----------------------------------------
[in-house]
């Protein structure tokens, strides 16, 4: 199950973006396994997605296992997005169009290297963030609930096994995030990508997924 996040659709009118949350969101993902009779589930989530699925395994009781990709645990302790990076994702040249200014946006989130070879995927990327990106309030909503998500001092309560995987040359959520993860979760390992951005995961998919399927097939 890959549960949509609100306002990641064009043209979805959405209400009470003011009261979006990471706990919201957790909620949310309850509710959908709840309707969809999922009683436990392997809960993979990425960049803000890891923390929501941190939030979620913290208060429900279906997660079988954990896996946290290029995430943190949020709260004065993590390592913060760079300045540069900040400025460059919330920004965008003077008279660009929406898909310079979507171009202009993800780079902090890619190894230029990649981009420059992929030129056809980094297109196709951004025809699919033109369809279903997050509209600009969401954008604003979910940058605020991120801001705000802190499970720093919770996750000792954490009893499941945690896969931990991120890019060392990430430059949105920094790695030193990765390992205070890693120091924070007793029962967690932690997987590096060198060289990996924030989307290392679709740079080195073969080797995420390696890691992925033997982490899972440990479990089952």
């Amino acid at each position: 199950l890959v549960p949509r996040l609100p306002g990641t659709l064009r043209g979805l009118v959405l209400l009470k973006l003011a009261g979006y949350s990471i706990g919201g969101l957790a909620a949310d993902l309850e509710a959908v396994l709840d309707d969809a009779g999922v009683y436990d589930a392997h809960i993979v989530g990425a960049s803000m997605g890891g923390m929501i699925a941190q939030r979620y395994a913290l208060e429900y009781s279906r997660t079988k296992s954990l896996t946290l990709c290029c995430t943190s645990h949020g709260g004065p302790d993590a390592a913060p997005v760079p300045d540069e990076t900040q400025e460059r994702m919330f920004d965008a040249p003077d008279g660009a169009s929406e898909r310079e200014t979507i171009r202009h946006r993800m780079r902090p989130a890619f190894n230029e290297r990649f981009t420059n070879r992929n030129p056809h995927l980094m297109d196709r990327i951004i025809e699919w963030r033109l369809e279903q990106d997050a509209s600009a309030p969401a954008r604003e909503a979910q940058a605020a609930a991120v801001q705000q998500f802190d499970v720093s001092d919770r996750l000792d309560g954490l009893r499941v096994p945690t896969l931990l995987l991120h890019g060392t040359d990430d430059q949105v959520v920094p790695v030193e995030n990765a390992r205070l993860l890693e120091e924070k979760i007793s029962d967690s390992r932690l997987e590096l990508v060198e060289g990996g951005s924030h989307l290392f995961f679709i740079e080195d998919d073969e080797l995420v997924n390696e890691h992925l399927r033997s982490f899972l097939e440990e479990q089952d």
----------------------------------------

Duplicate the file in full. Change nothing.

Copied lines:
[in-house]
């Protein structure tokens, strides 16, 4: 199950973006396994997605296992997005169009290297963030609930096994995030990508997924 996040659709009118949350969101993902009779589930989530699925395994009781990709645990302790990076994702040249200014946006989130070879995927990327990106309030909503998500001092309560995987040359959520993860979760390992951005995961998919399927097939 890959549960949509609100306002990641064009043209979805959405209400009470003011009261979006990471706990919201957790909620949310309850509710959908709840309707969809999922009683436990392997809960993979990425960049803000890891923390929501941190939030979620913290208060429900279906997660079988954990896996946290290029995430943190949020709260004065993590390592913060760079300045540069900040400025460059919330920004965008003077008279660009929406898909310079979507171009202009993800780079902090890619190894230029990649981009420059992929030129056809980094297109196709951004025809699919033109369809279903997050509209600009969401954008604003979910940058605020991120801001705000802190499970720093919770996750000792954490009893499941945690896969931990991120890019060392990430430059949105920094790695030193990765390992205070890693120091924070007793029962967690932690997987590096060198060289990996924030989307290392679709740079080195073969080797995420390696890691992925033997982490899972440990479990089952």
């Amino acid at each position: 199950l890959v549960p949509r996040l609100p306002g990641t659709l064009r043209g979805l009118v959405l209400l009470k973006l003011a009261g979006y949350s990471i706990g919201g969101l957790a909620a949310d993902l309850e509710a959908v396994l709840d309707d969809a009779g999922v009683y436990d589930a392997h809960i993979v989530g990425a960049s803000m997605g890891g923390m929501i699925a941190q939030r979620y395994a913290l208060e429900y009781s279906r997660t079988k296992s954990l896996t946290l990709c290029c995430t943190s645990h949020g709260g004065p302790d993590a390592a913060p997005v760079p300045d540069e990076t900040q400025e460059r994702m919330f920004d965008a040249p003077d008279g660009a169009s929406e898909r310079e200014t979507i171009r202009h946006r993800m780079r902090p989130a890619f190894n230029e290297r990649f981009t420059n070879r992929n030129p056809h995927l980094m297109d196709r990327i951004i025809e699919w963030r033109l369809e279903q990106d997050a509209s600009a309030p969401a954008r604003e909503a979910q940058a605020a609930a991120v801001q705000q998500f802190d499970v720093s001092d919770r996750l000792d309560g954490l009893r499941v096994p945690t896969l931990l995987l991120h890019g060392t040359d990430d430059q949105v959520v920094p790695v030193e995030n990765a390992r205070l993860l890693e120091e924070k979760i007793s029962d967690s390992r932690l997987e590096l990508v060198e060289g990996g951005s924030h989307l290392f995961f679709i740079e080195d998919d073969e080797l995420v997924n390696e890691h992925l399927r033997s982490f899972l097939e440990e479990q089952d």